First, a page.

In the following detailed description of embodiments of the invention, reference is made to the accompanying drawings which form a part hereof, and in which is shown by way of illustration specific sample embodiments in which the invention may be practiced. These embodiments are described in sufficient detail to enable those skilled in the art to practice the invention, and it is to be understood that other embodiments may be utilized and that logical, mechanical, electrical, and other changes may be made without departing from the spirit or scope of the present invention. The following detailed description is, therefore, not to be taken in a limiting sense, and the scope of the invention is defined only by the appended claims.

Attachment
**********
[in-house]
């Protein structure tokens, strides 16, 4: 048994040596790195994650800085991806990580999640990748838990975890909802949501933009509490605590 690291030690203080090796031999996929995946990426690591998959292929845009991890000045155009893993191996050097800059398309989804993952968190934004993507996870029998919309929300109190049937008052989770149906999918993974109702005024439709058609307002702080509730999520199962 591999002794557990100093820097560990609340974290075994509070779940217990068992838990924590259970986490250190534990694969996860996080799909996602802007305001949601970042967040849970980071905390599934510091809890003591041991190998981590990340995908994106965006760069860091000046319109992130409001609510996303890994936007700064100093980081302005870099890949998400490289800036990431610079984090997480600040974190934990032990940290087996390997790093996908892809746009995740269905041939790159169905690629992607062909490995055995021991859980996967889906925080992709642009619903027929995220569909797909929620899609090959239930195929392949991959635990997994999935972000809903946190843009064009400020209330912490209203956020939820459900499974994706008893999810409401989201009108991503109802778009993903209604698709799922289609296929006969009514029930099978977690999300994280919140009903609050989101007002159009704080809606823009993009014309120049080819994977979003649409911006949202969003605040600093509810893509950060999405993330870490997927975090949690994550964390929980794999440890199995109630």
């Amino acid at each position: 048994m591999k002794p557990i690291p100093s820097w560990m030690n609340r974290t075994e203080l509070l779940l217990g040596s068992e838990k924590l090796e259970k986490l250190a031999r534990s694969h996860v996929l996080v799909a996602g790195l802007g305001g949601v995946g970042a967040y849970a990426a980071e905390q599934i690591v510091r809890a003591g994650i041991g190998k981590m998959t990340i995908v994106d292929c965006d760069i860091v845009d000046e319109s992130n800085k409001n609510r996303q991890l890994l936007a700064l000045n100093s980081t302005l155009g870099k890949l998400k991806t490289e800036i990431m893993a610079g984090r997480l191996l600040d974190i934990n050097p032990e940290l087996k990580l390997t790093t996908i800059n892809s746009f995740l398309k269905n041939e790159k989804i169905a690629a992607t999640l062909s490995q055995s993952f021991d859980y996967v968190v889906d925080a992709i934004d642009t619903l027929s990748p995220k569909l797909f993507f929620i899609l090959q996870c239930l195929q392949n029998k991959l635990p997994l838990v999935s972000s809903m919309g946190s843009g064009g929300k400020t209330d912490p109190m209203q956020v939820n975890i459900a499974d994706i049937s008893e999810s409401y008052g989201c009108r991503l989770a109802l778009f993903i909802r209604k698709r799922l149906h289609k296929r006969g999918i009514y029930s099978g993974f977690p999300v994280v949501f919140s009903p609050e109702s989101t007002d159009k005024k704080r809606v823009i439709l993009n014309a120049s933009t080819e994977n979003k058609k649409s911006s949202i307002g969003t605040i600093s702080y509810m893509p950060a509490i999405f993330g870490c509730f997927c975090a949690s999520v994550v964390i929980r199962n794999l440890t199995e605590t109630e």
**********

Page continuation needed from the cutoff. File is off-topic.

The present invention in various embodiments provides an architecture and method for a universal operating system that features secure storage and verification of game code and other data, provides the ability to securely exchange data with a computerized wagering gaming system, and does so in a manner that is straightforward and easy to manage. Some embodiments of the invention provide the ability to identify game program code as certified or approved, such as by the Nevada Gaming Commission, New Jersey Gaming Commission or other regulatory agency. The invention provides these and other functions by use of encryption, random numbers and hash functions as well as other cryptographic methods which are introduced and discussed here.